John Koschwanez, Global Discovery Chemistry

Global Discovery Chemistry

Cambridge, Massachusetts, United States

In the synthetic biology group at NIBR, we develop microbial tools that we can use to study mechanisms involved in human disease. One important application of these tools is the modulation of transcription factors; specifically, what are the key surfaces involved in transcription factor function and how can we change the function of the transcription factors by binding small molecules or peptides to these surfaces? To address these questions, we will (1) invent technologies to investigate the modulation of transcription factors using synthetic biology and evolution in budding yeast, and (2) collaborate with disease biologists and structural biologists at Novartis to characterize the transcription factors using cell biology and structural biology. Controlling transcription factors could be a key factor in the treatment of cancer and other human diseases, and synthetic biology can provide us a means to investigate their modulation.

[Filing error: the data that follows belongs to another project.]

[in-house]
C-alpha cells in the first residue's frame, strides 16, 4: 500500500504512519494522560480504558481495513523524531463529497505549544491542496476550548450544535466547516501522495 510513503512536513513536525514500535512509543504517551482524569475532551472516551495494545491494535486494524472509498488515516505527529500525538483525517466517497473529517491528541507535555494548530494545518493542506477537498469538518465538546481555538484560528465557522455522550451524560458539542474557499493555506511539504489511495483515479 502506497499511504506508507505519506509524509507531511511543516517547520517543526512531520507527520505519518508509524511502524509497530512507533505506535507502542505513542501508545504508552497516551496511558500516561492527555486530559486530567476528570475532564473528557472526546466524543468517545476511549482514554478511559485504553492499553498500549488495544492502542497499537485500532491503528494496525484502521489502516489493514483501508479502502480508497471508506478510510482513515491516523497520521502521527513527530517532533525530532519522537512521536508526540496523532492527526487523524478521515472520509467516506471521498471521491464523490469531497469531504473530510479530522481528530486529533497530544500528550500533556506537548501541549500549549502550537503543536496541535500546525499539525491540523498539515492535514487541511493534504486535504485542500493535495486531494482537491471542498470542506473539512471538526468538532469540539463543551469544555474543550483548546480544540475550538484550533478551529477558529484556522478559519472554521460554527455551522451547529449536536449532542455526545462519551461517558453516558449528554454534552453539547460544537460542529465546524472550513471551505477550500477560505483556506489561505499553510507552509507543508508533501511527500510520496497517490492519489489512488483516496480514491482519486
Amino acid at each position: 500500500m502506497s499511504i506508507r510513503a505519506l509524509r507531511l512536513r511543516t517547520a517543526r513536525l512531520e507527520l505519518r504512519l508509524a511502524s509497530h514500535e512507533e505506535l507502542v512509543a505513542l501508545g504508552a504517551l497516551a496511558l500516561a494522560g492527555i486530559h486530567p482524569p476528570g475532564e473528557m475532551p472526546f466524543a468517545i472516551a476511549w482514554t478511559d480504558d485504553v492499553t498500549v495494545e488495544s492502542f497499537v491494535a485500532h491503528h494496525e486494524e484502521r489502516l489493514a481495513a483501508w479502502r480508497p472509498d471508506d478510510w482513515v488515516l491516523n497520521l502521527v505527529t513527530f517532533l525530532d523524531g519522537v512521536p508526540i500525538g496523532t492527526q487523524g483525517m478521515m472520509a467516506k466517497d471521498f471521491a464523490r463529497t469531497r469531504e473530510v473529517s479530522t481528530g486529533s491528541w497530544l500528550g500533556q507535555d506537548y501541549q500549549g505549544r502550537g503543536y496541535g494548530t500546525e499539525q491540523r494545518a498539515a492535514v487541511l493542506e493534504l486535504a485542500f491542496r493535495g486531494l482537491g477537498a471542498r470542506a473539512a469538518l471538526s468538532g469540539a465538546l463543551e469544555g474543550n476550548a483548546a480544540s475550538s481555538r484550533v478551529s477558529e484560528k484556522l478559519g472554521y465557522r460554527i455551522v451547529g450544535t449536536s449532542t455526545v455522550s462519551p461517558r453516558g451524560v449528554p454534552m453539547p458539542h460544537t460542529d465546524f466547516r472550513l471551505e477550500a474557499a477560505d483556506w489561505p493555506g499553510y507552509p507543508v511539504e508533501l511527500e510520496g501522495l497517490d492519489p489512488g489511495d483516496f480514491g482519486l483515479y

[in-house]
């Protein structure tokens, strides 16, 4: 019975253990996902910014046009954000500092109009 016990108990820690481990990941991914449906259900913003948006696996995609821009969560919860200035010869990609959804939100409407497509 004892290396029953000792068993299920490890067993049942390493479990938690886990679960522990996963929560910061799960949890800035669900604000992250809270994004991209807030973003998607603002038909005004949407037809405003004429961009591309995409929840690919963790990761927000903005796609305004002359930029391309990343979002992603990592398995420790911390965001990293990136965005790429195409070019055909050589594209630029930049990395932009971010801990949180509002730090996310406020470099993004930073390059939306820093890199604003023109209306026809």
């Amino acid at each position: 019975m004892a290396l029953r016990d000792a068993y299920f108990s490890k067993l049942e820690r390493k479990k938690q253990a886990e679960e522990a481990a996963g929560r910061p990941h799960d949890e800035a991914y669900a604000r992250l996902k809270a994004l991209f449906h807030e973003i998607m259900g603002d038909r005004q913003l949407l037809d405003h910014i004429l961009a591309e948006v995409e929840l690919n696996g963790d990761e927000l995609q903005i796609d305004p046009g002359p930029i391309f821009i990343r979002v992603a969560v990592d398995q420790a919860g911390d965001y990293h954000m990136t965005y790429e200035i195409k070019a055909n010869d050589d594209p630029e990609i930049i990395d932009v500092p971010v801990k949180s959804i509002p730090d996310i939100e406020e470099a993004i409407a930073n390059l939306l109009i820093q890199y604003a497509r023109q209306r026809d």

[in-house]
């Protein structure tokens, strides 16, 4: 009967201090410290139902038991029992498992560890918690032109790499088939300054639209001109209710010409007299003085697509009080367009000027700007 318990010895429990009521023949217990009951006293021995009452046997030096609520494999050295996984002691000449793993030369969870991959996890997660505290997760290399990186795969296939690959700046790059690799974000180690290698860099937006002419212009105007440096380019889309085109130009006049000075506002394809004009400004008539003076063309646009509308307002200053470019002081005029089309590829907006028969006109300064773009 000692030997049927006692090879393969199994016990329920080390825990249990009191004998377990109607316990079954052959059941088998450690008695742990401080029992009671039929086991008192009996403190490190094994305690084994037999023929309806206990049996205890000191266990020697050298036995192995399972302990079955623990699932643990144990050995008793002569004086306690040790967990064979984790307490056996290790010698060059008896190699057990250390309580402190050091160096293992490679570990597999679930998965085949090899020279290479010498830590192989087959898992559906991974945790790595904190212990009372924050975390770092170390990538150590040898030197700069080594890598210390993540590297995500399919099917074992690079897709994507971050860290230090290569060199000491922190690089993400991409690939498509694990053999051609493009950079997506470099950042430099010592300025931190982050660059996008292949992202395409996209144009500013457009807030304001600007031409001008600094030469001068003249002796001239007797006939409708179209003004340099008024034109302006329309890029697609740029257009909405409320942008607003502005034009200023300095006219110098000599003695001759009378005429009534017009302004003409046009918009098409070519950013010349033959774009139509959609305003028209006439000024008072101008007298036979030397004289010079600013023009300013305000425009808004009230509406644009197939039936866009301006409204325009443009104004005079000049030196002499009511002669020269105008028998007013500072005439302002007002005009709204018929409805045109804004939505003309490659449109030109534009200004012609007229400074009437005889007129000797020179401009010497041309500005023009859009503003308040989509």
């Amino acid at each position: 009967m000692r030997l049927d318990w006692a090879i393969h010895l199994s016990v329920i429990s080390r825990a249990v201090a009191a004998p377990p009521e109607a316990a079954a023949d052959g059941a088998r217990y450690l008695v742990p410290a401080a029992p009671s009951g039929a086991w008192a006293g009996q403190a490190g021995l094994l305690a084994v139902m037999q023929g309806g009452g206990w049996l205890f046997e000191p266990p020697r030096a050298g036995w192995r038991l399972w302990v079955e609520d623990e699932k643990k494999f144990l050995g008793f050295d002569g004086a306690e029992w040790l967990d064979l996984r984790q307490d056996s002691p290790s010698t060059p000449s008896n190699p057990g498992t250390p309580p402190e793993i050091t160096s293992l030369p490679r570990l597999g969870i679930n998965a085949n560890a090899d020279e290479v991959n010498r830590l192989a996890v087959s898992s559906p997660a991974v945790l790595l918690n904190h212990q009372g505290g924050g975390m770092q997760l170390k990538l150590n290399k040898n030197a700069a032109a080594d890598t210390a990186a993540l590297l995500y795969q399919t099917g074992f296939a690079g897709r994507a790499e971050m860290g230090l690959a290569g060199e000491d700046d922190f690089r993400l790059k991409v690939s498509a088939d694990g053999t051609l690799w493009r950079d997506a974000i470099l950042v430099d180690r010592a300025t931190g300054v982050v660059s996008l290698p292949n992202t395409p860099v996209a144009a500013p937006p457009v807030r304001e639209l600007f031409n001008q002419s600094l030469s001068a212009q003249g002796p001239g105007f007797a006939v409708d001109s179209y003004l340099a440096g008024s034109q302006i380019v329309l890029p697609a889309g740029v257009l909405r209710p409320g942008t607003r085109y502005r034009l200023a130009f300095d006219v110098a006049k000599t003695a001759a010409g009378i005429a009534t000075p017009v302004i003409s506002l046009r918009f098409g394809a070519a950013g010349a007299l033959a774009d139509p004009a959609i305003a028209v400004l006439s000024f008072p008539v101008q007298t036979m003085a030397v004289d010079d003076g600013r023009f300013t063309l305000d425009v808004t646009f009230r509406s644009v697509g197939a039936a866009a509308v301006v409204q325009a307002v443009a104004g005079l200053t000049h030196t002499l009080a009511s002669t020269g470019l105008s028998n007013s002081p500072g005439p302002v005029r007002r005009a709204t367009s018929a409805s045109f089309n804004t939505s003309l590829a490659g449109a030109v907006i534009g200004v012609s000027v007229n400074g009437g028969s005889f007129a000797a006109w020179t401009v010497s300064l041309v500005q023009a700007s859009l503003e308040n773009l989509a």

Selected Publications

Improved use of a public good selects for the evolution of undifferentiated multicellularity
Koschwanez JH, Foster KR, Murray AW
Elife. 2013 Apr 2;2:e00367.

Sucrose utilization in budding yeast as a model for the origin of undifferentiated multicellularity
Koschwanez JH, Foster KR, Murray AW
PLoS Biol. 2011 Aug;9(8):e1001122.

Easily fabricated magnetic traps for single-cell applications
Koschwanez JH, Carlson RH, Meldrum DR
Rev Sci Instrum. 2007 Apr;78(4):044301.

Click here for additional publications.